I wish the boutique builders were more creative and enterprising to build Class D versions with some versatile and value add features like a Class D version of the below than slapping on Hypex or Purifi cards and power supplies into a case like PC builders.

avalon-g4-back-1280x550.jpg
 
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No. A multi-channel amp and an AVR are not replacements of each other - apples and oranges just because they both have amps. Just as an AVR and a multi-channel DAC are not good comparisons just because they are multi-channel and have a DAC.

Most direct would be other multi-channel amps if you wanted to look at it from a market need perspective (if there was enough data).

The direct comparisons in this price range would be the Outlaw 5000 (discontinued and replaced by 5000x with XLR) at a lower price and Monolith 5-ch amp at a bit higher, neither of which also should be compared to an AVR.

I don't mean to take away from the builder as a non-professional (or non-corporate entity) but objectively speaking it gets its positives from the use of Class D but has design issues relative to pure Class D amps.
Serieusly, you are putting words in my mouth, I didn’t say they where replacements of each other, I didn’t say they where comparable, no one did. It’s pretty simple, you are setting up a multi channel audio system, you have options, AVR is one way to go, But mainstrean AVR have lower fidelity in their amp section than this, then amir goes and measured it against the data from other power amps. what’s so wrong with mentioning it, it is what it is, a high fidelity class d amp for the home theater crowd.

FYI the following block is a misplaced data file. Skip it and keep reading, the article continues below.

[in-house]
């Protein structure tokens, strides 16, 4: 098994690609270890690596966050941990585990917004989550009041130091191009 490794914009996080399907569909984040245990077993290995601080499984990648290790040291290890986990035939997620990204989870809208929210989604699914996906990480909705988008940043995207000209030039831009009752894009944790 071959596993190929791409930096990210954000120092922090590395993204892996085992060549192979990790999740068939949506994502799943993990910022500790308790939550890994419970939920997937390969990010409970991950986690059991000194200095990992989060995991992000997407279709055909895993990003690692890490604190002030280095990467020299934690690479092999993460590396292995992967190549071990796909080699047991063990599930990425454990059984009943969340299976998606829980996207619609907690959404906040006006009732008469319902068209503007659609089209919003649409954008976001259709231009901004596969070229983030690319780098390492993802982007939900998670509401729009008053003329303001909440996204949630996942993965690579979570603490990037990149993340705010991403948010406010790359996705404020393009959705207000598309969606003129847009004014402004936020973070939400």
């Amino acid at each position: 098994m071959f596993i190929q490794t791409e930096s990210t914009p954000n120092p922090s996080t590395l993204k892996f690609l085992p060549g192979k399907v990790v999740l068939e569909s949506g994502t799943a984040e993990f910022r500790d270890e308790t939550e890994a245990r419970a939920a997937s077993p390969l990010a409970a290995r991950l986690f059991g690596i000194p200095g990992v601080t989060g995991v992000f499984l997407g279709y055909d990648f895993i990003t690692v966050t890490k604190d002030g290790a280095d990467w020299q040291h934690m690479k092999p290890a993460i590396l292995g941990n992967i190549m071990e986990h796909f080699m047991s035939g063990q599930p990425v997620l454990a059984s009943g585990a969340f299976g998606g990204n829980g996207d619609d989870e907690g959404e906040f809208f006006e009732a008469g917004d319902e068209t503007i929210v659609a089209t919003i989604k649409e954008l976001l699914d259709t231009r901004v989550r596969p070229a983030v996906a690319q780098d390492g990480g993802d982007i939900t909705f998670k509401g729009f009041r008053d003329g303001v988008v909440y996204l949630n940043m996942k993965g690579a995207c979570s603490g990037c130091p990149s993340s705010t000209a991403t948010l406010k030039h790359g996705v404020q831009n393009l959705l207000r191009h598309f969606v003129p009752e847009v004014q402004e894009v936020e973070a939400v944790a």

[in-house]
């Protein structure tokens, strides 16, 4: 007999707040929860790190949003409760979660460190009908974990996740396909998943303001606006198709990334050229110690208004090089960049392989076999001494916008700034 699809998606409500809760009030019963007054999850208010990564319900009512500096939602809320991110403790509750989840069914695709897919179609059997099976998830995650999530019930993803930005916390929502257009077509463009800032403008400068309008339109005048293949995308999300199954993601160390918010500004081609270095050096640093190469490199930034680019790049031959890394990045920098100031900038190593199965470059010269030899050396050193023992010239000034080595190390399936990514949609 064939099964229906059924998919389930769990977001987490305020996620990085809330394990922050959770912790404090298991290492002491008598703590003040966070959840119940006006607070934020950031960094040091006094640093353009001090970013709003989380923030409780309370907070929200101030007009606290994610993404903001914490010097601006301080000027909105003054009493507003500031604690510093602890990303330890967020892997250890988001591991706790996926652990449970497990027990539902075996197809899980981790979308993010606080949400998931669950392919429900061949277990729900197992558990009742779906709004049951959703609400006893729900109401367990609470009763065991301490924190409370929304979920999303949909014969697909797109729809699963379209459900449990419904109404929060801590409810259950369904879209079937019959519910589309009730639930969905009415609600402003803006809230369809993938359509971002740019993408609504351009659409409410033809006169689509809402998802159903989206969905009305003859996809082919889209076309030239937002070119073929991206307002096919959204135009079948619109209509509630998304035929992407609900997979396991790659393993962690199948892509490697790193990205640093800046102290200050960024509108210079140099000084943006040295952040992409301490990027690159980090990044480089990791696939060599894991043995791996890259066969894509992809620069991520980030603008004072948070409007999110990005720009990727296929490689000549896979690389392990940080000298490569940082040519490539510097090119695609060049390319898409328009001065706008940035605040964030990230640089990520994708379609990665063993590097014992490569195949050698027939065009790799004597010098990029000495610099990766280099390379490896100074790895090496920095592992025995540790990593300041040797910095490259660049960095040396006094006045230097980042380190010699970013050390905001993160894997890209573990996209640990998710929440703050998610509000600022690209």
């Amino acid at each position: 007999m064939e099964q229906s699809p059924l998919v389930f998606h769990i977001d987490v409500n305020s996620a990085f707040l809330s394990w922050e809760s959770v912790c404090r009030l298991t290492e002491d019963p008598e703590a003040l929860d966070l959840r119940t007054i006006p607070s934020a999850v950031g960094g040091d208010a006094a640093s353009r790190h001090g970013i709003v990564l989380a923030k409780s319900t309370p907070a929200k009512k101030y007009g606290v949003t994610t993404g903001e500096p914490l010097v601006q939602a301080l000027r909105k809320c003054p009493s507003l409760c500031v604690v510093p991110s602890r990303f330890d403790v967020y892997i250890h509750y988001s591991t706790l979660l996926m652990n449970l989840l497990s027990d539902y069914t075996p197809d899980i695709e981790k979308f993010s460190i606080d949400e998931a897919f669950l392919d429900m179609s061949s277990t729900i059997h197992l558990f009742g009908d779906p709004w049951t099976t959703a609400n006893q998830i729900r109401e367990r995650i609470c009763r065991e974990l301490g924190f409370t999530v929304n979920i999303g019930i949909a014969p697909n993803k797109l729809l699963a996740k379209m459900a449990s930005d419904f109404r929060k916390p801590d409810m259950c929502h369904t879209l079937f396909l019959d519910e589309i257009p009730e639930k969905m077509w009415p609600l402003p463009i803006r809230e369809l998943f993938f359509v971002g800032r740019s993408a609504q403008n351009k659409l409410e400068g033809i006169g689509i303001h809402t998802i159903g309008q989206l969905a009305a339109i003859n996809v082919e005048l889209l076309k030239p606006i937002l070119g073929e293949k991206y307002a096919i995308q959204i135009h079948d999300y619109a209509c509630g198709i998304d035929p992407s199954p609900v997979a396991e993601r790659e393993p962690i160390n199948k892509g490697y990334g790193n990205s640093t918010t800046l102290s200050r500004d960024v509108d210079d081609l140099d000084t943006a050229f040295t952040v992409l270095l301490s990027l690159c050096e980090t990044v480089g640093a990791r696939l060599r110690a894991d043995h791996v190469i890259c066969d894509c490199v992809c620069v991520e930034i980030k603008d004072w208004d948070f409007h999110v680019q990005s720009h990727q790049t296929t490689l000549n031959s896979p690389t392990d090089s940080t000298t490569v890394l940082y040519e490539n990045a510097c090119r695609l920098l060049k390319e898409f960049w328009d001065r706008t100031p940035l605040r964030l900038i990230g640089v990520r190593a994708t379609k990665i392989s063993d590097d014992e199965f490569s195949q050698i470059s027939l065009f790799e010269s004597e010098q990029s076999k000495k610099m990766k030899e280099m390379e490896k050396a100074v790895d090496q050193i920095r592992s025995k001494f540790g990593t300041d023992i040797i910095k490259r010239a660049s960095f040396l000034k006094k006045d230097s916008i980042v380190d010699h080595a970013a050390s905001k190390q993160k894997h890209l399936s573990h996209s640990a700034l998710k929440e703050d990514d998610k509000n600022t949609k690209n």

You don't need more than a 2 (or maybe 3) channel amp to augment an AVR (typically for music use or because of hard to drive main speakers or heat issues with all channels driven), not more channels than that (unless you are looking at a completely separate pre/pro and amp solution in which case they are at a very different price point).

There's plenty of situations where this 6 channel power amplifier would be a value conscious and significant performance upgrade for a mid range AVR with 5.1 pre-outs.

It could also be an excellent unit for someone bi-amping, tri-amping in 2ch, or running multiple speakers in a large entertainment space/room.

Basically, there's a call for more amps in one box and @Buckeye Amps has come to the party at a cheap price. What's not to like?
 
I'll say it: multi channel amps and AVRs are comparible. Not completely alike, but definitely can be compared.

Comparison: they are both metal boxes that can amplify multiple channels of line level signals to speaker level.

Now, to save you some time, lets proactively contrast them: A multi channel amp doesn't do anything else. This multi channel amp does the amplification better than AVRs. An AVR has sophisticated pre-processing that can convert, attenuate and otherwise improve various signals before it sends them to the amplifiers; they let you switch sources; they also handle video signals. Some AVRs also have line level outputs, and most have subwoofer line level outputs.